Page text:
More than 10,000 drivers were involved in distracted driving crashes on Colorado roads in 2020, resulting in nearly 1,500 injuries and 68 deaths – a 74% increase in fatalities from 2019. Unfortunately, Colorado’s distracted driving laws have hindered enforcement. Adult drivers in Colorado may use their cellphone for voice calls but are prohibited from sending a text. To issue a citation, current law requires that law enforcement officials see the driver using their mobile device to transmit data and that they are operating the motor vehicle in a careless or imprudent manner.
Through a grant from GHSA and General Motors, the Colorado Department of Transportation (CDOT) expanded its anti-distracted driving effort by sponsoring a video contest in partnership with high schools across the state. The goal was to inspire the next generation of drivers to lend their creativity and voice to educate their peers, families and community members about this prevalent, critical traffic safety issue.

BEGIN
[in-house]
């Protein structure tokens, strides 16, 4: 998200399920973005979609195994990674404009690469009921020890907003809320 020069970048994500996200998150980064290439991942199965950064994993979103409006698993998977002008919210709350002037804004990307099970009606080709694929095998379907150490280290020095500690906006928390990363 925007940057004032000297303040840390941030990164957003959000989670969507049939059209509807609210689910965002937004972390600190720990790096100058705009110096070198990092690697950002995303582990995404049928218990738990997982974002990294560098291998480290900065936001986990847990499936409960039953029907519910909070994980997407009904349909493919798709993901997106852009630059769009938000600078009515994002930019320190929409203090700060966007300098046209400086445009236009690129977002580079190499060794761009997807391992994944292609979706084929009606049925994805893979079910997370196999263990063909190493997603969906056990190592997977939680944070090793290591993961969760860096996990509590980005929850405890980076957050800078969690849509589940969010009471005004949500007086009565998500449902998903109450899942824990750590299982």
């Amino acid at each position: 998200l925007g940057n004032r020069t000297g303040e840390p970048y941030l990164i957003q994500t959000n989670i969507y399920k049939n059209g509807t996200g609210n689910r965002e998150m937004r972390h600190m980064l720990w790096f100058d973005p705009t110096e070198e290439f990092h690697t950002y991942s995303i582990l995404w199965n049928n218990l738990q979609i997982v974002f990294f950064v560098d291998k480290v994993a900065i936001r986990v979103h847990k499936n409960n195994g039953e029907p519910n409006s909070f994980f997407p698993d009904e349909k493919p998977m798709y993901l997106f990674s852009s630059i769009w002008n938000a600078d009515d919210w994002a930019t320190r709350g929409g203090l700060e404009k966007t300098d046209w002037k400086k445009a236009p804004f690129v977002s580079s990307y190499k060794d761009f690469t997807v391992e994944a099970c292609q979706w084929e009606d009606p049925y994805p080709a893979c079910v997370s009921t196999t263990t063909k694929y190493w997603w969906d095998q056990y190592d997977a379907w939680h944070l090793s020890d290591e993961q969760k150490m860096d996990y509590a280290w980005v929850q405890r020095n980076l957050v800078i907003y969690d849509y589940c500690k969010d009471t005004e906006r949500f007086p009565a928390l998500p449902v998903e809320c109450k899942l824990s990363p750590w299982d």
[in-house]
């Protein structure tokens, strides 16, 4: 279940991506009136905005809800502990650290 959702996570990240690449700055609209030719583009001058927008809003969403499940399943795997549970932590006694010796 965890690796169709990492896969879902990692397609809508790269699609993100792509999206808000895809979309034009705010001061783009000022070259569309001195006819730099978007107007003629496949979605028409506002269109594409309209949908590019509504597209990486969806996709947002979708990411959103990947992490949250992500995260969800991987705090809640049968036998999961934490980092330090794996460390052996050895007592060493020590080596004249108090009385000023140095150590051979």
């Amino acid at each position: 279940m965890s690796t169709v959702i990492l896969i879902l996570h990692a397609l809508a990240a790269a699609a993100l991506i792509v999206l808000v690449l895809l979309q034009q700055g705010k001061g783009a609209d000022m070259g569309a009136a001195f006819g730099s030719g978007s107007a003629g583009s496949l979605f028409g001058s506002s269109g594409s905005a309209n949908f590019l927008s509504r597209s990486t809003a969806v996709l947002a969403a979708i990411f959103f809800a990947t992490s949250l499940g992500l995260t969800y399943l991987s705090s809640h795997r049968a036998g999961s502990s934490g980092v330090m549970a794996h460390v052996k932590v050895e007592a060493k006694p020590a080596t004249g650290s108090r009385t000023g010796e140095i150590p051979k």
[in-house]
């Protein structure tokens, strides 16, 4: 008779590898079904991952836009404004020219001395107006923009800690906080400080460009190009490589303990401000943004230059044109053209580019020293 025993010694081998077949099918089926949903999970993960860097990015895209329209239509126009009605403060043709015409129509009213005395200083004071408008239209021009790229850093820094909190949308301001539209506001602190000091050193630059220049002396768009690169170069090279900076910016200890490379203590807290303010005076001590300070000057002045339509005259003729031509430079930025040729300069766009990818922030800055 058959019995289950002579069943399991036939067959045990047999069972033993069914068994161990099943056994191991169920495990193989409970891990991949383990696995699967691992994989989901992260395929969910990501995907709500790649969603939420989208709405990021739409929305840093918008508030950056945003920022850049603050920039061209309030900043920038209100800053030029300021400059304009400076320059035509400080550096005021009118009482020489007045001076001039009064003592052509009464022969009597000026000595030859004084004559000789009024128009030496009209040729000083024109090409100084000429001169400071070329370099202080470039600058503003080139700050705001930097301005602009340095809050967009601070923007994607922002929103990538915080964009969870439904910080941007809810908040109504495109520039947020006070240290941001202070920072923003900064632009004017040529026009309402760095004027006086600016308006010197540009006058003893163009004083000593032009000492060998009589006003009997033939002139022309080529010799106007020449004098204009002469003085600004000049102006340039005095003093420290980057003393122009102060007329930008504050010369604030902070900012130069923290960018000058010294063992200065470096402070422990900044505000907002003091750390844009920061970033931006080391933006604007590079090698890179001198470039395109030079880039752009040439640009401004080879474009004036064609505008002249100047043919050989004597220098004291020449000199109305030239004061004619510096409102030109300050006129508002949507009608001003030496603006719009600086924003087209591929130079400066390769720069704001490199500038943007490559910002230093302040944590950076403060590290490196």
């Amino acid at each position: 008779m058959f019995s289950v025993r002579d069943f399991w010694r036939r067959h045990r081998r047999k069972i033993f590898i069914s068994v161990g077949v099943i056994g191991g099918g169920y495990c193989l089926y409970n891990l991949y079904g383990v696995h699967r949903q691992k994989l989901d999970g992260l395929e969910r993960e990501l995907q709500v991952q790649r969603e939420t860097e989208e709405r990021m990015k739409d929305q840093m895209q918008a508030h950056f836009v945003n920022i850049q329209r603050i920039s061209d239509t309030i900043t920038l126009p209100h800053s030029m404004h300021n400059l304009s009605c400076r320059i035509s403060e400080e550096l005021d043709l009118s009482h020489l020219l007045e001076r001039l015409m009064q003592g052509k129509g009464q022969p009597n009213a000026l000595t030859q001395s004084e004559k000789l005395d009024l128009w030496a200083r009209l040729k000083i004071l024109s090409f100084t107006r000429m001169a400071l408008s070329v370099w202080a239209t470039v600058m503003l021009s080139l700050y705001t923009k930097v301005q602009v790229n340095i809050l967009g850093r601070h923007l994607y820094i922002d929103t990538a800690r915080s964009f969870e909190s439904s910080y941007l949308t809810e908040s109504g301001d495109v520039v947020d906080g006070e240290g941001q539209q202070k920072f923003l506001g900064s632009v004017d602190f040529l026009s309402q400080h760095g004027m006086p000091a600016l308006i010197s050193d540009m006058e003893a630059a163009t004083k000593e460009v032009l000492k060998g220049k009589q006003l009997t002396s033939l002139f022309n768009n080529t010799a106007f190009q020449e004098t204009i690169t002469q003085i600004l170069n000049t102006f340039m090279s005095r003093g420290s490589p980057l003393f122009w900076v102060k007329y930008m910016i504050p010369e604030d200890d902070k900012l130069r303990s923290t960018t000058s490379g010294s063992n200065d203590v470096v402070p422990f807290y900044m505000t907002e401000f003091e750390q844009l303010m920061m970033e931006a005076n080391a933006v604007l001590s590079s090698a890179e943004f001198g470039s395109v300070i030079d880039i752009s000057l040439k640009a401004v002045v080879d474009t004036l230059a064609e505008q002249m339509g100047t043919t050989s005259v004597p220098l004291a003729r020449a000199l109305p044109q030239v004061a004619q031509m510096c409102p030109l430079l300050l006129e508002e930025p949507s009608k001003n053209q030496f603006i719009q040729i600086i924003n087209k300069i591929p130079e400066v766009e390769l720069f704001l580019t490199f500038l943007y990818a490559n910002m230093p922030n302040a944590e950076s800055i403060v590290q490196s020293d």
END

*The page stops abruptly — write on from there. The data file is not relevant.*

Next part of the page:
Students were invited to submit their most convincing distracted driving public service announcements (PSA). The video prompt was simple: “How would you convince your friends, family and peers to stop driving distracted?” CDOT engaged with 12 Colorado high schools and formed a panel of distracted driving survivor advocates to provide input on the PSAs.
The finalists were invited to a celebration held at Denver’s Lumenati Productions on May 18, 2023, and given a behind-the-scenes tour of the production studio. Greeley West High School student Kaileen Rudolph created the winning PSA and was awarded $2,000. Her entry features a young driver who goes out after dark to pick up her sibling and is struck by an oncoming vehicle while taking her eyes off the road to check an incoming message on her cellphone.
Ongoing Project Impact
The winning PSA will be featured in CDOT’s distracted driving campaign, airing in ads for audiences across the state. Plans to implement another PSA contest are underway and CDOT plans to continue connecting and engaging with high schoolers statewide to contribute to their distracted driving campaigns.
CDOT recognizes the success of the PSA contest to the interest and talents of the recruited youth. They recommend partnering with high schools or youth-led organizations when creating campaigns to effectively reach your target audience.